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John Kavanagh reveals first message Conor McGregor told him about Floyd Mayweather fight

Throughout Conor McGregor’s rise through the UFC, the Irishman always seemed to take a particular glee at chirping across the fence at Floyd Mayweather — and in turn, the undefeated boxer was never far off with his own retort.

Of course, few could’ve predicted that those insults would actually manifest themselves into the spectacle that will take place Aug. 26, when McGregor and Mayweather meet in a 12-round boxing match that will likely go down as one of the most lucrative fights in history. It’s not the first time McGregor has turned a seemingly impossible scenario into a reality, but while the boxing world ridicules the UFC lightweight champion for everything from his training methods to his technique in the lead-up to the fight, the confidence emanating from Team McGregor has remained as undaunted as ever.

And as longtime SBG Ireland head coach John Kavanagh explained Monday, that confidence as been the same from the very first text message McGregor sent him revealing that the fight was official.

“He just said, ‘The man has made a grave error. This is going to be Bruce Lee sh*t. This is water becoming the cup,’” Kavanagh said Monday on The MMA Hour. “First of all, I read that and I went, oh, the Mayweather fight is actually on. I didn’t quite believe it until then, so that blew me away, and my brain starts racing, ‘okay, I’ve got to put certain wheels into motion.’

“But I don’t think it was until a couple of weeks later, or maybe days later, that I kinda read again and I realized what he was saying about the Bruce Lee water quote — that the ruleset might change and the strategy will change, but the fundamentals remain the same. This is something my own coach has told me a long, long time ago — Matt Thornton — that if you take an MMA fighter and you put him in a kickboxing match or a wrestling match, or a self-defense situation, the rules of engagement certainly change and that will affect your strategy, but the fundamentals of timing, of distance, of range, of how to hit hard, different striking techniques, they will remain the same.”

McGregor’s message harkened back to Lee’s famous quote about being “formless, shapeless,” able to adapt to any situation. And that is what Kavanagh believes people who are quick to dismiss McGregor’s chances are missing — that McGregor may be inexperienced in a classic boxing sense, however his adaptive skillset and experience across combat styles is different than anything Mayweather has come across before, and his fundamentals can still be applied effectively inside a boxing ring.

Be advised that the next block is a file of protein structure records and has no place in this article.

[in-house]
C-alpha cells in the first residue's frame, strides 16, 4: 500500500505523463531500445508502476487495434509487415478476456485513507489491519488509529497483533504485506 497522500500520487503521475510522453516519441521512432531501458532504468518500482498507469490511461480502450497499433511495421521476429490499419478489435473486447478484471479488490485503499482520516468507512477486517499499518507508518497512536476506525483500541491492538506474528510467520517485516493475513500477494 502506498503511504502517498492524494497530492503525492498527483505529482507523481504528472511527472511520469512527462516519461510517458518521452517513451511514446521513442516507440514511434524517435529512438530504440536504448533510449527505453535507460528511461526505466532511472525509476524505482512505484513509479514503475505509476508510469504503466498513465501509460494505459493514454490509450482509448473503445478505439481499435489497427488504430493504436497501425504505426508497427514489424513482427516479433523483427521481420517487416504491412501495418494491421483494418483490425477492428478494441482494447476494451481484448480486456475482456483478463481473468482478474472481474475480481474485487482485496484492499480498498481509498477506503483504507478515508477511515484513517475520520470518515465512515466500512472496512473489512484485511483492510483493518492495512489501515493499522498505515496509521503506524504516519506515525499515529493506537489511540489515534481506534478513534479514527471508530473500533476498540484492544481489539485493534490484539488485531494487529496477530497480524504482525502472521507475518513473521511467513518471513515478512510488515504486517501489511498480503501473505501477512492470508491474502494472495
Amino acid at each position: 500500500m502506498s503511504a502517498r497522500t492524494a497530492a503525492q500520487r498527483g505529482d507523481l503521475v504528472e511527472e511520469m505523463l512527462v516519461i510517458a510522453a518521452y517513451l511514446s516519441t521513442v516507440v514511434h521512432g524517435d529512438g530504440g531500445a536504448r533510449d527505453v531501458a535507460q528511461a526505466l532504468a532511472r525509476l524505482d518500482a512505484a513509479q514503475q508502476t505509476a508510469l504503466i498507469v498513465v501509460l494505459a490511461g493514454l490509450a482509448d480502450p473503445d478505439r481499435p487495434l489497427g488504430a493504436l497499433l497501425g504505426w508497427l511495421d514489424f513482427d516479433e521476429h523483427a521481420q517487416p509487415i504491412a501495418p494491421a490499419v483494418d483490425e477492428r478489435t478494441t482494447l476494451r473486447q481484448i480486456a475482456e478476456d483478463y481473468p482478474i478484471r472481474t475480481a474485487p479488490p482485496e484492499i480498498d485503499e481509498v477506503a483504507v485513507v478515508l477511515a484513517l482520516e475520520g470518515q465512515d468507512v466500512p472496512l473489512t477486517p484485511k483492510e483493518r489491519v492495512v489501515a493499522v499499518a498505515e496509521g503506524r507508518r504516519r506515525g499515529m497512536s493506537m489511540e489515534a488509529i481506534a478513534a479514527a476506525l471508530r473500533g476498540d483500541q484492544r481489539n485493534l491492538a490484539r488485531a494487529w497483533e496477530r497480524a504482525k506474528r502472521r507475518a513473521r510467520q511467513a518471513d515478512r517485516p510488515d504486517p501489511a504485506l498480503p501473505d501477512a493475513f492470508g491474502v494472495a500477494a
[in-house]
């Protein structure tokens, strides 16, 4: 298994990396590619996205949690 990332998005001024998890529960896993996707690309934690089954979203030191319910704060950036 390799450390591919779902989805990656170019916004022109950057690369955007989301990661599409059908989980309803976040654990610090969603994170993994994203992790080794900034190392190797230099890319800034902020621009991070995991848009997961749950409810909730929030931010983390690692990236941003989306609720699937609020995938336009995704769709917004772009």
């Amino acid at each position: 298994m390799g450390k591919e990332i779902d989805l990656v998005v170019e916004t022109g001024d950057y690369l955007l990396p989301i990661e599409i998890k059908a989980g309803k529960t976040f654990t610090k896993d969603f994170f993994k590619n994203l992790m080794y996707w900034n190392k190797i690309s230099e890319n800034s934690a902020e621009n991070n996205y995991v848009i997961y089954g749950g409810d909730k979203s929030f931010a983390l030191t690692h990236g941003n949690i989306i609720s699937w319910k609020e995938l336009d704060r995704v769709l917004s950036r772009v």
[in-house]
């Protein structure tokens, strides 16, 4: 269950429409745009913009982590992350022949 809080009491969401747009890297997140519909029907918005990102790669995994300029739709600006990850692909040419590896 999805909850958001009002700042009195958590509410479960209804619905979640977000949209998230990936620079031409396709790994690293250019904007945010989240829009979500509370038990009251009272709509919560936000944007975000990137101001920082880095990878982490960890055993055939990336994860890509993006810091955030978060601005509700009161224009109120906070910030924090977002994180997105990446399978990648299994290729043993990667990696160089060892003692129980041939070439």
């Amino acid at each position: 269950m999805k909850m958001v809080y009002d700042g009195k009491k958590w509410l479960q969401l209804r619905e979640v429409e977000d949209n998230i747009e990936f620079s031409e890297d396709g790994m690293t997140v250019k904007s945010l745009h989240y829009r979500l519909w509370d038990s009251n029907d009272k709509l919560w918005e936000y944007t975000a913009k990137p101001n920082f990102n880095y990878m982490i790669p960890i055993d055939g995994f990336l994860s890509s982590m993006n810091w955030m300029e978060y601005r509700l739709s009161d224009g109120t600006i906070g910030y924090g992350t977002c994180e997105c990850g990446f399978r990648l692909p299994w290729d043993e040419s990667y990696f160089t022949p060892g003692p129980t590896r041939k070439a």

“I often say this to people,” Kavanagh explained, “that if you look at various martial arts, there’s a lot of different martial arts, but take a Kung Fu master and a Wing Chun master and you put the two of them in a pair of speedos, make them have an MMA fight in a cage — it looks like two guys who don’t really know how to fight fighting. And the point being, that in a lot of those circumstances, you just don’t have the delivery systems, the fundamentals of fighting ingrained in them.

“Conor has nothing else ingrained in him. That’s all he’s been interested in for the greater part of his life. ... Someone told me before, the art of striking is putting yourself in a position where you can hit but can’t be hit, and that’s all [McGregor is] interested in. That’s the only thing that motivates him day to day. I’ve actually been on the end of a few [sparring sessions] for this training camp, so it’s fascinating to see him do it, and it’s what’s going to happen. Okay, the rules are the Queensbury rules of boxing, but we’re going in to do something a little bit different than what failed (against Mayweather) 49 times.”

Kavanagh echoed McGregor’s confidence on Monday, predicting either a first- or sixth-round stoppage for the Irishman, depending on how Mayweather approaches the fight.

And despite the glee seemingly flowing out of Team Mayweather, Kavanagh believes the boxing world is in for a seismic shock when McGregor validates the original message he sent his longtime coach back in the summer.

“There was just something so definite about it,” Kavanagh said. “And then his take on the fight, that he wasn’t going to go in as a boxer, he was going to go in as a martial artist if you want to say, as a fighter, as a mixed martial artist, and be able to do sequences and techniques and attacks that are fully within the rules ... there’s nothing within the rules to say we can’t do the things we have in mind, so we’re just going to go in and enjoy it as well.

“We’re going to have fun with this. This is sport, it’s a great event, it’s going to be one of the most-watched events of all-time maybe, everybody has an opinion on it, and I’m very honored to be playing a part in it.”

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